The Khan Museum - Daniel Tchetchik
The Khan Museum of the History of Hadera Photo by Daniel Tchetchik
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In February 1941, the moshava (farming community ) of Hadera celebrated its 50th anniversary. "The moshava wore a festive air," the newspaper Davar reported, "many had tears in their eyes." Some could still remember the strife, disputes and scandals that accompanied the purchase of the land on which they built their community. The seller was Salim Khoury, a wealthy Maronite Christian from Haifa. The buyers were representatives of Hovevei Zion associations from Lithuania.

Next week, Hadera will celebrate its 120th anniversary; today, it's a city of about 80,000 people. The Khan Museum of the History of Hadera and the municipality are planning to reenact the jubilee festivities. Among other things, the city's symbol will be affixed to the gravestones of the early settlers, a few of whom are buried in Zichron Yaakov's cemetery. But not all of Hadera's pioneers can be honored in this manner: Dozens disappeared without a trace, and nobody knows where they are buried.

This is a mystery that for a quarter of a century has preoccupied Shmuel Shimshoni, a veteran member of Hadera's hevra kadisha (religious burial society ). Day after day he would walk among the graves, paper and pencil in hand, writing down names and dates from between 1891 and 1920. He identified about 120 graves, but many remain unaccounted for.

This would often turn into detective work. The grandson of one of the early settlers, Yaakov Yisrael Eidelwein, was searching for his grandfather's lost grave, but the hevra kadisha's index had records only for Eidelman and Eidelson. Eidelwein's grandson knew his grandmother's maiden name had been Shargrodsky. On one of the index cards Shimshoni discovered that Rachel Shargrodsky was the daughter of Eidelson, and therein lay the solution: Eidelson was Eidelwein. Elementary. He was evidently the first person to die in Hadera, probably from malaria, like so many of the early Haderites.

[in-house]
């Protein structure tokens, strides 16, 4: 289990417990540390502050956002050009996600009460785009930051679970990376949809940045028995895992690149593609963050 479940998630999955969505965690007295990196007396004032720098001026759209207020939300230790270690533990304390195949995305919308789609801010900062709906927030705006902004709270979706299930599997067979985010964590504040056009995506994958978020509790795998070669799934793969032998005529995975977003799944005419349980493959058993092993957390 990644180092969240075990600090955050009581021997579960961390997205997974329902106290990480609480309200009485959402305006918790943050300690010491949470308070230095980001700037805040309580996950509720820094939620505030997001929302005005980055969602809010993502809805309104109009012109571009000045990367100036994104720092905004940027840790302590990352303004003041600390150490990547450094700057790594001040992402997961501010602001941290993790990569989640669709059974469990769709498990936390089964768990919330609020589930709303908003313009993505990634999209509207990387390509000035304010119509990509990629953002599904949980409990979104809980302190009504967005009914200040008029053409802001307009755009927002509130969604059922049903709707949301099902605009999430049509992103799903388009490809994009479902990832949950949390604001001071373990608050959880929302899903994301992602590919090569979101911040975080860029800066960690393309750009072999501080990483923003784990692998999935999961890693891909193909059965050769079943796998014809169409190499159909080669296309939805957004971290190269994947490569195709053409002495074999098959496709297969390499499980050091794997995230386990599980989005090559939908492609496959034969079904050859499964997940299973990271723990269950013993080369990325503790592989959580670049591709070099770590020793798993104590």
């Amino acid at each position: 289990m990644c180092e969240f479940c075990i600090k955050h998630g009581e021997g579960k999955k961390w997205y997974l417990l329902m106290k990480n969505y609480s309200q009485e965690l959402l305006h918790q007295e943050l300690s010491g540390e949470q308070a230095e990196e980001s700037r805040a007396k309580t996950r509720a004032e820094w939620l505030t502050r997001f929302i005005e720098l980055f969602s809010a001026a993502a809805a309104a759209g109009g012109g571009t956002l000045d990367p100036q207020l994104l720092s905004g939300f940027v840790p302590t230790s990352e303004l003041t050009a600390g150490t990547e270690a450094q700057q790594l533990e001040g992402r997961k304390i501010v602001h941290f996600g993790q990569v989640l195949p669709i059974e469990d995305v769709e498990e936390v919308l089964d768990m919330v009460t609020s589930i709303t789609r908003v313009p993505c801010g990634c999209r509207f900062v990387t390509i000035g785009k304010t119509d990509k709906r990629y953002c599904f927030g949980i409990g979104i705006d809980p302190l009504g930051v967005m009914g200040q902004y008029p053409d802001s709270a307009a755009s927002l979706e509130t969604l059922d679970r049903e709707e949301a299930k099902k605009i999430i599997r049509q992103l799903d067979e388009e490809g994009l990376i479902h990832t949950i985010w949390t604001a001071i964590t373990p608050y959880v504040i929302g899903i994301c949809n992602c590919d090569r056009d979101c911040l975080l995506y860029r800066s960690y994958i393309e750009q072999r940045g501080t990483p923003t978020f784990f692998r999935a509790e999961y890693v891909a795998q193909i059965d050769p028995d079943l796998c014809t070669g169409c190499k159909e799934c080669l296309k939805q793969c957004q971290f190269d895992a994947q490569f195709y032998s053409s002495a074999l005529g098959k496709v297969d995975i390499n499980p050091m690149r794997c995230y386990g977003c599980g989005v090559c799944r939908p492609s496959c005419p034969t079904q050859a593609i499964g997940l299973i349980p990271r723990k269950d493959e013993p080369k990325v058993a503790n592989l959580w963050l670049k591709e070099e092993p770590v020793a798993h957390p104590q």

The nameplates they placed on the gravestones were made in Tantura (now Dor Beach ), some 15 kilometers up the coast, and delivered to Hadera by boat. Sometimes the names were written incorrectly, but they were not sent back to be fixed due to the distance and the expense. Names were not always recorded on the file cards, and some could have been lost or destroyed during World War I, over fears of the Turkish authorities pursuing the pro-British underground group Nili.

And thus the locations of the graves of 40 Hadera pioneers remain unknown. According to the records, they lie buried in the city's cemetery, but no one knows where, and there are about 30 unidentified graves. Sixty Haderites are buried in Zichron Yaakov, and there too, nobody knows precisely where. Shmuel Shimshoni, now 79, has not given up. He is still searching for them.